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Simulated Link Model: LRD Traffic 10 Internet traffic : known to be LRD with Hurst parameter value between 0.7 and 0.9. REC for Hurst=0.75 is significantly higher than our 2-state MMPP model results. We also observed that REC increases as Hurst value increases towards 0.9. DELAY – LRD/D/1 LOSS – LRD/D/1/K Also looked at closed-loop traffic - many TCP flows - and observed similar trends. We further looked at the case when Premium traffic is CBR and BE is TCP, and this increased REC further.

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Network Model Steps to calculate network REC (NREC): –Step 1: Construct the routing matrix R FxL based on shortest path Run Dijkstra’s algorithm on the topology matrices A NxN and W NxN –Step 2: Form the traffic vector Fx1 from T NxN –Step 3: Calculate the traffic load on each link: R T = Q –Step 4: Check the feasibility of the traffic load and routing For any link –If link capacity is less than the traffic load (e.g. C < Q) then update T accordingly and go to Step 2. –Step 5: Calculate the required per-link REC (i.e. N - D ) by using Q I as the traffic rate D for Ith link, and the performance goal p target or t target. Used Rocketfuel topologies for A NxN and W NxN. Used gravity model for T NxN. Made a look-up to the simulated link model results. 11

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NREC: Two ways to calculate Steps to calculate network REC (NREC) (cont’d): –Step 6: Calculate the NREC by averaging the per-link RECs from Step 5. We calculated NRECs for the Rocketfuel topologies: –Used the MMPP link model (a=0.5 and r=4) or the LRD link model (H=0.75) – Much more conservative than real or TCP traffic –Assumed K=100ms buffer time –Only report Sprintlink, as the other topologies gave higher REC values 12 total extra capacity needed on the whole network average extra capacity needed on each link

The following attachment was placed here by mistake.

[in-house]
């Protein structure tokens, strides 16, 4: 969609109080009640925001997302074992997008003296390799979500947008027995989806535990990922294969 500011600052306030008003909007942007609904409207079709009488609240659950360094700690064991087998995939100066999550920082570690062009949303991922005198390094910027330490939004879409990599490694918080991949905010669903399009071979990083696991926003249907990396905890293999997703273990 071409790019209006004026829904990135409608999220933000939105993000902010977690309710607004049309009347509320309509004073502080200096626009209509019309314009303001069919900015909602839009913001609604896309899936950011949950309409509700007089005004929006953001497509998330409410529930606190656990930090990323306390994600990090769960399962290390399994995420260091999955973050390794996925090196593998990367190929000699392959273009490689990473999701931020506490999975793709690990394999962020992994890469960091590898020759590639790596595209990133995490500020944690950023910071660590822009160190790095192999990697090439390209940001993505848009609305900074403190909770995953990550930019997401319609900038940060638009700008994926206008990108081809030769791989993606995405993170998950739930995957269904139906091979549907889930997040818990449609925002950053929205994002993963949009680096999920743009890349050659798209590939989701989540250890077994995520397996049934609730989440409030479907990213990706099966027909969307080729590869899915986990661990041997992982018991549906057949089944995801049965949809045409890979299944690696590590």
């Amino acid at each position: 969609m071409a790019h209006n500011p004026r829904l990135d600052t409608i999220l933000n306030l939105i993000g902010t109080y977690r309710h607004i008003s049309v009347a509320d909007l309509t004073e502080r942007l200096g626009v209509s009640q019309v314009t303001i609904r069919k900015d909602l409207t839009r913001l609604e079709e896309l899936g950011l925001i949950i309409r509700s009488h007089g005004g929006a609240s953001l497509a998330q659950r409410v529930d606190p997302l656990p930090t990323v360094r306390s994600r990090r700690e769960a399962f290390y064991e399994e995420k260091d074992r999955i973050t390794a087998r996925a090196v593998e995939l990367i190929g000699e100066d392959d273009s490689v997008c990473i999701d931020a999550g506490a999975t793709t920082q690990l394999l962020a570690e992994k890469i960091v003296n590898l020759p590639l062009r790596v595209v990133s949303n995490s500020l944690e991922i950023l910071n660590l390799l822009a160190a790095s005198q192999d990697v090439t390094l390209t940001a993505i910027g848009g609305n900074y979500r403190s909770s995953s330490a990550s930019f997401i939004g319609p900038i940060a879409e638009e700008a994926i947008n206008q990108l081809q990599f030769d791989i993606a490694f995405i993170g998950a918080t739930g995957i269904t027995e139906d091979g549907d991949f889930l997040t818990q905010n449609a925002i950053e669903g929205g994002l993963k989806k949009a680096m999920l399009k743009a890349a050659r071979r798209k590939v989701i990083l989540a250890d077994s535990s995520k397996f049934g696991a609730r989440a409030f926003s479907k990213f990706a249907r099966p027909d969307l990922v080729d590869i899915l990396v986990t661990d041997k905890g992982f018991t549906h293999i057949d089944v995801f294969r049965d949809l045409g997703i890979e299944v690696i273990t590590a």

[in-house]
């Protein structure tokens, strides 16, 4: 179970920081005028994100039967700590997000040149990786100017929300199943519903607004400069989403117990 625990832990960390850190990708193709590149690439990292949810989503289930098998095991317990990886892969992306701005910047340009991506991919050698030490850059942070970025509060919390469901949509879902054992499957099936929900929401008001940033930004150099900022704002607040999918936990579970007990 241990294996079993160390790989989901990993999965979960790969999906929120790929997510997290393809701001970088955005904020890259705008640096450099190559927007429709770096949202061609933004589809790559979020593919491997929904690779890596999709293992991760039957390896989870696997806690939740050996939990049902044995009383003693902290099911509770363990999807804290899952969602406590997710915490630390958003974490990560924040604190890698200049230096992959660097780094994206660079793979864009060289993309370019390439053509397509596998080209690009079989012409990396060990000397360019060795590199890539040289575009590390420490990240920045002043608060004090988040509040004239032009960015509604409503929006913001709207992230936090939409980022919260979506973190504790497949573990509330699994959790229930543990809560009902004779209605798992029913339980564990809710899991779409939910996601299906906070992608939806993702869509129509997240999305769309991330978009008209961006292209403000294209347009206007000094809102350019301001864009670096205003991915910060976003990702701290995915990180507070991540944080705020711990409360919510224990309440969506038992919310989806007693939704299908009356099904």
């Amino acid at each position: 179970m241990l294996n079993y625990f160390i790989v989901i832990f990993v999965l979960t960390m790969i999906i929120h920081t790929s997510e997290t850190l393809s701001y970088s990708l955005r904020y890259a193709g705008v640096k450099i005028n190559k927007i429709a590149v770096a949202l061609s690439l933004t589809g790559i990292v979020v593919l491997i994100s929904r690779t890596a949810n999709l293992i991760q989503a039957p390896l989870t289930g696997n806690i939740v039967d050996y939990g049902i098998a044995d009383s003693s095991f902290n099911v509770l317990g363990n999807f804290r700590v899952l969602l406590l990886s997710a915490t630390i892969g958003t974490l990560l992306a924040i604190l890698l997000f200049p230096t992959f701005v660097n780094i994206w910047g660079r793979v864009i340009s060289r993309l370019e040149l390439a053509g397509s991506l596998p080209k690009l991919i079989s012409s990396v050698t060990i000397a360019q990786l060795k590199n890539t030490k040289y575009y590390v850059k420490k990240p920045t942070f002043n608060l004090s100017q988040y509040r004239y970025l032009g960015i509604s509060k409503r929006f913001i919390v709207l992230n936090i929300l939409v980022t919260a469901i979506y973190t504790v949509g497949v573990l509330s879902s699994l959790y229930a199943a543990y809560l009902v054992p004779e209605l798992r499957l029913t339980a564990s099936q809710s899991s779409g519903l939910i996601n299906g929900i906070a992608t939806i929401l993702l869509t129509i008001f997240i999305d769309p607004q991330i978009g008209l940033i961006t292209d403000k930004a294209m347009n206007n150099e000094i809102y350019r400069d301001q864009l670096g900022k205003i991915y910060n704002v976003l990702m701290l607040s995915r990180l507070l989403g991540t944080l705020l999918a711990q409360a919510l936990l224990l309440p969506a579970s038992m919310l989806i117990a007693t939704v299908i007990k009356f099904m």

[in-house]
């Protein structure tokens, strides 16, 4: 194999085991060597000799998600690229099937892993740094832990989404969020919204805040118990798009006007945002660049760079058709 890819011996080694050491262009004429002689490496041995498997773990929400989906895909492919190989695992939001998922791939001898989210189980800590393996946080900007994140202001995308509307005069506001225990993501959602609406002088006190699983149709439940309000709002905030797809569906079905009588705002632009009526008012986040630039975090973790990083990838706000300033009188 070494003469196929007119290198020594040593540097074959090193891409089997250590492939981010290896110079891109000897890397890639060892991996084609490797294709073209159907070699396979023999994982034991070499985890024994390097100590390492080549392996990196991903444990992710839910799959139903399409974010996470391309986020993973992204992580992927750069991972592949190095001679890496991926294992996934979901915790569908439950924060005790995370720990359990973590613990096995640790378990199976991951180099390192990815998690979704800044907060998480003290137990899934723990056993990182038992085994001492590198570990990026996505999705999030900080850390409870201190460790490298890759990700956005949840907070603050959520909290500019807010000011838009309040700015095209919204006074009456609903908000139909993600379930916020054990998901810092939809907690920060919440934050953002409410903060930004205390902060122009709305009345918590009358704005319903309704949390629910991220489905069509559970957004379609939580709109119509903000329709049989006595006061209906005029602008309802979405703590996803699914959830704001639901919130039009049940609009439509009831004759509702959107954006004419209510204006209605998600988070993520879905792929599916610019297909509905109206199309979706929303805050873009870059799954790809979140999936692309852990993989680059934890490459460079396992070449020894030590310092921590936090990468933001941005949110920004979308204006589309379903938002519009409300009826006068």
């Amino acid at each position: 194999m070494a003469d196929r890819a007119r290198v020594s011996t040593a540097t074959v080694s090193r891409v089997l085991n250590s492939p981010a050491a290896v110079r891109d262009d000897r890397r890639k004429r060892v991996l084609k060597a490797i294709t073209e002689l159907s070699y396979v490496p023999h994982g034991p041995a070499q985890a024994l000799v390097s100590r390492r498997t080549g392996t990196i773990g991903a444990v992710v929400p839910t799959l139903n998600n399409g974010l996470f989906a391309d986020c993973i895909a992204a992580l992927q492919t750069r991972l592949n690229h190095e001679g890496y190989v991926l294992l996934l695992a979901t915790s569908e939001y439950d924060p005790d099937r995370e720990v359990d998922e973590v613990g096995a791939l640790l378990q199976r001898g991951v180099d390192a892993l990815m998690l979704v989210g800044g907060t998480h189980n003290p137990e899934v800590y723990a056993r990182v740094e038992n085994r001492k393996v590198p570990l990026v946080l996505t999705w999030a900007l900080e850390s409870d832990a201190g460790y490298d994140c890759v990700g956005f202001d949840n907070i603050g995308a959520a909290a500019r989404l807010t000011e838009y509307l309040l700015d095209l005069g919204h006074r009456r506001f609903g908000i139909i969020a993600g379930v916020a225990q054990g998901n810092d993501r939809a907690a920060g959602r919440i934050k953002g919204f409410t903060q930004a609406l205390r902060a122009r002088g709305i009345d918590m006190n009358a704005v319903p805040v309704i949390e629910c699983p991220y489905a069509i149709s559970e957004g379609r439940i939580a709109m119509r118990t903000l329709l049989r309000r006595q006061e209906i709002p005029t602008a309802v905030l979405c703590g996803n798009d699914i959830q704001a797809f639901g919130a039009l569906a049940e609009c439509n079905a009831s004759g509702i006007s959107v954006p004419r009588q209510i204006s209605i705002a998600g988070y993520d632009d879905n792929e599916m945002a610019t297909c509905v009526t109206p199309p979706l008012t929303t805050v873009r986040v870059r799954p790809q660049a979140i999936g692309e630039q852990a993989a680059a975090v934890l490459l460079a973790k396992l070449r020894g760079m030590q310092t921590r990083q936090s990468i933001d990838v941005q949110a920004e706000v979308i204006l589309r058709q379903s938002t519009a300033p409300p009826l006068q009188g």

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NREC for Sprintlink: G2G Delay Solid lines are NREC I and dashed lines are NREC A 13 NREC can be much higher than 100% for a network operating with 60% utilization. 10ms queueing delay target for VoIP may require large REC values.

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NREC for Sprintlink: G2G Loss Solid lines are NREC I and dashed lines are NREC A 14 NREC can be much higher than 1000% even for a network operating with 40% utilization. 0.1% loss target may require large REC values.

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Summary A framework to study REC for delay or loss being the performance target. Link model –REC grows when: traffic becomes more bursty the utilization of the CoS link becomes higher the performance target becomes tighter the fraction g of the Premium class traffic becomes smaller –Closed-loop (e.g., TCP) or LRD traffic further increases REC Network model: –For legacy g2g performance targets, REC ranges from 50% to over 100% as g reduces below 0.5 and the utilization goes up to 60%. Future trends/work: –The performance targets will keep becoming tighter. REC is high perpetually – not just today, but in future also.. –The value of g is a crucial factor. Small g does not necessary favor a classless network. –Further research should estimate the actual costs of CoS and classless designs, as scheduling & management complexity need to be considered. 15

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Thank you! THE END 16